Ryan Kalish a new man with Cubs after spinal fusion
BY PATRICK FINLEY Staff Reporter March 18, 2014 10:04PM
Updated: March 19, 2014 7:20PM
MESA, Ariz. — Ryan Kalish can explain his surgery in jock shorthand now: He got the Peyton Manning.
Maybe that’s simpler than getting into the gory details — that last August, a doctor cut his neck open, removed part of his disc, put part of his hipbone in his neck and added two screws on top, two on the bottom and a metal plate in the middle.
By the time Kalish decided to have spinal-fusion surgery, the former Red Sox prospect already had made peace with his baseball career, however it ended up. In a way, that made the decision easier.
Kalish needed surgery on his left shoulder after diving for a ball in 2011, then surgery on his right shoulder a year later. He had two neck procedures, the fusion when the tingling and burning wouldn’t stop.
‘‘The way I was feeling,’’ the Cubs outfielder said Tuesday, ‘‘I needed something to just believe in again.’’
Consider it a success: Entering Tuesday night’s spring game against the Texas Rangers, Kalish was hitting .300 in 20 plate appearances. His five steals were tied for fifth-most in the Cactus League.
His first full spring training in three years got longer, too, after he survived cuts that optioned outfielders Brett Jackson and Josh Vitters to Class AAA on Tuesday.
That Kalish is a contender for the Cubs’ fifth outfield job is impressive, considering his last at-bat before this spring was in August 2012.
‘‘I’m trying to get back to that natural state of playing the game,’’ he said. ‘‘Outfield, I feel comfortable at all three [spots]. Stealing bases. And the swing — as the spring goes on, is actually getting more natural. The pitches are slowing down.
“After two years off, man, those first couple weeks, those pitches were looking mighty hard. It’s definitely getting back to the natural state I want it to be in.’’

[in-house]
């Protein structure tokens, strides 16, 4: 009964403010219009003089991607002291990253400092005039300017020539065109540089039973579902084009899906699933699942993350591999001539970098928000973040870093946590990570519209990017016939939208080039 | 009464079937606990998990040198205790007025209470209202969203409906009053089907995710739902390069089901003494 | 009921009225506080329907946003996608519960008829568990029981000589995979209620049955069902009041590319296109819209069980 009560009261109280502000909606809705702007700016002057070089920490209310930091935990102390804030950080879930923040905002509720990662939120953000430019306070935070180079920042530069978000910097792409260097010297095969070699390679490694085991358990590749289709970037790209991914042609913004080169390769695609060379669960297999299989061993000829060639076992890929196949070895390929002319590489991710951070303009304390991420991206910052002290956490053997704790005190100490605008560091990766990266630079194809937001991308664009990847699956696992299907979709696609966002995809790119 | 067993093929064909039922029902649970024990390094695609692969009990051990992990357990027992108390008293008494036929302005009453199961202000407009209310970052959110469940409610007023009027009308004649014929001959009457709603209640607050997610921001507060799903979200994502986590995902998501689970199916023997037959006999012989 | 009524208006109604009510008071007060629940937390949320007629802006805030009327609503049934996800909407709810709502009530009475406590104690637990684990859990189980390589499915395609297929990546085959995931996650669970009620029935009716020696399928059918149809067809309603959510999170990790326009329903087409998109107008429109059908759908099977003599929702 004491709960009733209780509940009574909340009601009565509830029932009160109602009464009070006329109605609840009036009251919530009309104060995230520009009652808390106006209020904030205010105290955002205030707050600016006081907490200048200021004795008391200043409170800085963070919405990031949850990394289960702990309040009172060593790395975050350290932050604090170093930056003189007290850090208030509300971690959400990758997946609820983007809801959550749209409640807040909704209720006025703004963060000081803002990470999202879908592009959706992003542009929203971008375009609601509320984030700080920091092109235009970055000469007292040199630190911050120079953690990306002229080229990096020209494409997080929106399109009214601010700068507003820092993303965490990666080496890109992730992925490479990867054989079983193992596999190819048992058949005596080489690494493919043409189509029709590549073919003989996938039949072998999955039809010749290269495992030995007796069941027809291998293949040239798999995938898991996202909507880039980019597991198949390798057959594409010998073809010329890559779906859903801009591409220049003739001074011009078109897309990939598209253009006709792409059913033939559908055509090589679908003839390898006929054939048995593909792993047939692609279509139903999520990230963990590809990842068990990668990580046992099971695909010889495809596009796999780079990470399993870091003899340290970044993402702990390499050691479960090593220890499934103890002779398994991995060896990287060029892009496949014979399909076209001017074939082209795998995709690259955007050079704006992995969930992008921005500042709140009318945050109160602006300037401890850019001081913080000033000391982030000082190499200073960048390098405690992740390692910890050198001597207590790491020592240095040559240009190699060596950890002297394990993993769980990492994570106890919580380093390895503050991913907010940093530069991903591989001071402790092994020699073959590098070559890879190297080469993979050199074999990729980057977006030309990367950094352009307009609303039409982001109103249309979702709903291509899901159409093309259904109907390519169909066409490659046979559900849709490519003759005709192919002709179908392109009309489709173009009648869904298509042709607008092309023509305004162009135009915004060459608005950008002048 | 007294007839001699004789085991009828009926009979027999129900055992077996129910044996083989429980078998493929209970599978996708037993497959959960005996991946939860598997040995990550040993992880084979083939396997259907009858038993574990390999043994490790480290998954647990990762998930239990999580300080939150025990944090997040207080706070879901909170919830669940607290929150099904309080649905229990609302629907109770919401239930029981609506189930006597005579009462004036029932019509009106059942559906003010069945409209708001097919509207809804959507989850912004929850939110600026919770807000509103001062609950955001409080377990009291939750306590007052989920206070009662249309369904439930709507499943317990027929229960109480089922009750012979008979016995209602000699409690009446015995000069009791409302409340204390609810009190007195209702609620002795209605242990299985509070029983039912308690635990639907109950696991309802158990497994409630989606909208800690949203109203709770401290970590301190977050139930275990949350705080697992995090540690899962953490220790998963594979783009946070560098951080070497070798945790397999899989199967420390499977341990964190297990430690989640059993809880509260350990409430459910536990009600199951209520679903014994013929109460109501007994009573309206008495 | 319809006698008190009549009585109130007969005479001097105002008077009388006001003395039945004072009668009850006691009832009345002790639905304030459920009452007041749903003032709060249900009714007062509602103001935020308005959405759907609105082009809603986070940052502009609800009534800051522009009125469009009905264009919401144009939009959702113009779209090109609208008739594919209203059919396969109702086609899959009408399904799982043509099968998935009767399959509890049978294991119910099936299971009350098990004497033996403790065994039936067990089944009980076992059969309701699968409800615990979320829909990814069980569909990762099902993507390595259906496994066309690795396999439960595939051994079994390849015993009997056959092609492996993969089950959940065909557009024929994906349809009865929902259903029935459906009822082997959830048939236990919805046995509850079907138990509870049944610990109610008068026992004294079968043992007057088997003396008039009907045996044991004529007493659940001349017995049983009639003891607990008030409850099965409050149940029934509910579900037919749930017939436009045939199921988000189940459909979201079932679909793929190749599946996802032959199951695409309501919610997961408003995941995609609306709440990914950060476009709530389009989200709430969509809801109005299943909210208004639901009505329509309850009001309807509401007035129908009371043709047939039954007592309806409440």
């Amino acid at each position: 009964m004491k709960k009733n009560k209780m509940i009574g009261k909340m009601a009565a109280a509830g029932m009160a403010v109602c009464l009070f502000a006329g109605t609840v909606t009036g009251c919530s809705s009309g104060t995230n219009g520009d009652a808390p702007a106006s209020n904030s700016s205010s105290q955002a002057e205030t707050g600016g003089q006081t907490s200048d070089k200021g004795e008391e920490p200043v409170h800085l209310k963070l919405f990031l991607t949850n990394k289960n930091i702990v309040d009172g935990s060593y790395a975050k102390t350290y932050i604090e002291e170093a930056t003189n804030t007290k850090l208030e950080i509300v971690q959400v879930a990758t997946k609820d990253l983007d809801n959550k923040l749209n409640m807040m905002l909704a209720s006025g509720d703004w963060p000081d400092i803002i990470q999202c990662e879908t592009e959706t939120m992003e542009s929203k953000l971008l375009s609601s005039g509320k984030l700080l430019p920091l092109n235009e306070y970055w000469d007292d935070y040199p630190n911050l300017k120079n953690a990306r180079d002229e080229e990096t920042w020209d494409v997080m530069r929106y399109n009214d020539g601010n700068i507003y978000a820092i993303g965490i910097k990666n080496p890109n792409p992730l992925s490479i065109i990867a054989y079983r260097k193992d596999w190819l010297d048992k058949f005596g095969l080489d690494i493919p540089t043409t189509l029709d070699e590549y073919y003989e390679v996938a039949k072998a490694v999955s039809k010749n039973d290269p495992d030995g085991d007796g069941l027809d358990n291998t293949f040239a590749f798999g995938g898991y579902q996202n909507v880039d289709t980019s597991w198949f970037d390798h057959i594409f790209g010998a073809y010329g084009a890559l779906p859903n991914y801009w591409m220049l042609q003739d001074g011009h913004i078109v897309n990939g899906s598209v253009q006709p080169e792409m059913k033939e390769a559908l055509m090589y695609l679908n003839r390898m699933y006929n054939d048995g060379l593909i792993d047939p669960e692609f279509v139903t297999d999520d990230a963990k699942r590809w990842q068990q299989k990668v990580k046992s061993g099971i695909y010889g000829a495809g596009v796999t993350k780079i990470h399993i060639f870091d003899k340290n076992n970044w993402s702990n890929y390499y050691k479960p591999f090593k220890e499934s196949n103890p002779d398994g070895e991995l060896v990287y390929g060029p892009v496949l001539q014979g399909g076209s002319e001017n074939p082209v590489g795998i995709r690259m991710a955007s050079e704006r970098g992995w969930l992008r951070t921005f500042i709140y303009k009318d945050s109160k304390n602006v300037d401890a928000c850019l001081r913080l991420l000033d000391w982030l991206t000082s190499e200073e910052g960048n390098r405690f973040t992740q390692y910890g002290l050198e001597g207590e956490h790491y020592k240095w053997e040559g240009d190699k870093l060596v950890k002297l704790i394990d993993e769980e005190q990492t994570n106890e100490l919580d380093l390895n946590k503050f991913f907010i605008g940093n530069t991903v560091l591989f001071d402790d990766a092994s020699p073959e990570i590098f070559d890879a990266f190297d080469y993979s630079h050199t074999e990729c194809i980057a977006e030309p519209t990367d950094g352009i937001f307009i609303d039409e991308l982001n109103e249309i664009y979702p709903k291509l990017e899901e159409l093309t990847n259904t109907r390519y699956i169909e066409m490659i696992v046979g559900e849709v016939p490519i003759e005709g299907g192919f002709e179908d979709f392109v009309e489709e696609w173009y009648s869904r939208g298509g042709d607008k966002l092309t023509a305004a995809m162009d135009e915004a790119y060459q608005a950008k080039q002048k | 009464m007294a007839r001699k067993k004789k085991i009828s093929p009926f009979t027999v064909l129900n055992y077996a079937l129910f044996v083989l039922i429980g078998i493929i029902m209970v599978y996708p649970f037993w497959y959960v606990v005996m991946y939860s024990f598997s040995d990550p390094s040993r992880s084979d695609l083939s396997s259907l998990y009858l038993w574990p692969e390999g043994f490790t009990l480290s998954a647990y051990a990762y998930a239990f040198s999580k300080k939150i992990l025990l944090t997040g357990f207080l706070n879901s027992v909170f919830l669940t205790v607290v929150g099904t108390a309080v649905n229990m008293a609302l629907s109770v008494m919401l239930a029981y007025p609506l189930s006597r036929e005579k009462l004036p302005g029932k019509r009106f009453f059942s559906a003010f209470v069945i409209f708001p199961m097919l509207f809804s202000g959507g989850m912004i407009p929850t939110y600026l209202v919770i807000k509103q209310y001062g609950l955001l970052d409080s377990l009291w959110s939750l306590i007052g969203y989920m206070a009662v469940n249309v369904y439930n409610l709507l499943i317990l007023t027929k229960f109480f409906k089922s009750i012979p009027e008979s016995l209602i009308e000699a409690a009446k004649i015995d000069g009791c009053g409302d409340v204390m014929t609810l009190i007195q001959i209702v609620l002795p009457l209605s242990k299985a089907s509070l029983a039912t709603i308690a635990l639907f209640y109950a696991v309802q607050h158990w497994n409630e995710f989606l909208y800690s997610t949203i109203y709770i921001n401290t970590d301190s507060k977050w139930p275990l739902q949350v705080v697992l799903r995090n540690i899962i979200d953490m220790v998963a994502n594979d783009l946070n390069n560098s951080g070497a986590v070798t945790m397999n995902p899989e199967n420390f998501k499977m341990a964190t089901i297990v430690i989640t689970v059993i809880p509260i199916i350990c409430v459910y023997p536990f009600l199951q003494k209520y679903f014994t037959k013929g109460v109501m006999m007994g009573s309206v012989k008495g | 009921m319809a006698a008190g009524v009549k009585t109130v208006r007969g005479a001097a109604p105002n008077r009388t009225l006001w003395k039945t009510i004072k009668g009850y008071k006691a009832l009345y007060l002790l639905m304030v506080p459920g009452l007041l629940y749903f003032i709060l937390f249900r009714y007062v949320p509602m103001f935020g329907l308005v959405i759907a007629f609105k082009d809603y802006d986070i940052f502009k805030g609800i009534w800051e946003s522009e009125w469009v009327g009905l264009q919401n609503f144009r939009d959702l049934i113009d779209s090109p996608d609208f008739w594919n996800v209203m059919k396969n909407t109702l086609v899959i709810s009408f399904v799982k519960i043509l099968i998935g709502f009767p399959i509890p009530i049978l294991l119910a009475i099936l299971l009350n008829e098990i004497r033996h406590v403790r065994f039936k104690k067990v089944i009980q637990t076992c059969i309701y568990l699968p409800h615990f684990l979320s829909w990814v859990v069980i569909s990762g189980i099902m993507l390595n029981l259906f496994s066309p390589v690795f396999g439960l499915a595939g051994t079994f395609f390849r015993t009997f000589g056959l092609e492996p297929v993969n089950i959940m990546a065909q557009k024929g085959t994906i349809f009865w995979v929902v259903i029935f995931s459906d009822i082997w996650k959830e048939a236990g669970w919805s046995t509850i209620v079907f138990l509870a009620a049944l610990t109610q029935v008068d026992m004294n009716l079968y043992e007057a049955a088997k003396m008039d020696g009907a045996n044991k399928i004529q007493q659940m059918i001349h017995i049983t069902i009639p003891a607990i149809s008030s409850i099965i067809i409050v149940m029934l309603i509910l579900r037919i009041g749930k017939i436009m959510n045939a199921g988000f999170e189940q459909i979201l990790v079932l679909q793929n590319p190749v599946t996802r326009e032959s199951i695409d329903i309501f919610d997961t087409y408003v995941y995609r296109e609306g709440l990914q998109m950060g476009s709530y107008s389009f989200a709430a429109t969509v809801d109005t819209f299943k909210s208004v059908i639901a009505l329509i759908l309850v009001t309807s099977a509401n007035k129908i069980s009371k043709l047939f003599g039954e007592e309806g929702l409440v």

The five-tool talent is there. Kalish was ranked in Baseball America’s Top 100 after the 2007 season. He got 163 at-bats with the 2010 Red Sox — at age 22 — and returned for 96 more in 2012.
‘‘At this point, man, I’m trying to not be a prospect anymore,’’ he said. ‘‘I’m trying to be an every-day major-league player.’’
Cubs team president Theo Epstein, the former Red Sox general manager, called Kalish after he became a free agent. Kalish said Epstein cares for him — ‘‘It’s not just about throwing a piece of meat out on the field and seeing what you can do,’’ he said — but he also knew the Cubs would be a good fit.
‘‘Fresh perspective is really key,’’ Kalish said. ‘‘There’s opportunity. There’s opportunity to be a leader. There’s opportunity to be a legend.’’
Cubs manager Rick Renteria knows from experience how an injury can change a player’s perspective.
‘‘When you get your opportunity, you enjoy it, and you really do relish it,’’ Renteria said. ‘‘And I think you bear down; all the little things just kinda come. You start recognizing things you should be doing. I certainly think he’s been taking advantage of the opportunity he has right now.”
Kalish certainly appreciates it.
‘‘The spring has been awesome, man,’’ he said. ‘‘I keep saying to people, ‘I’m just happy to play.’ ’’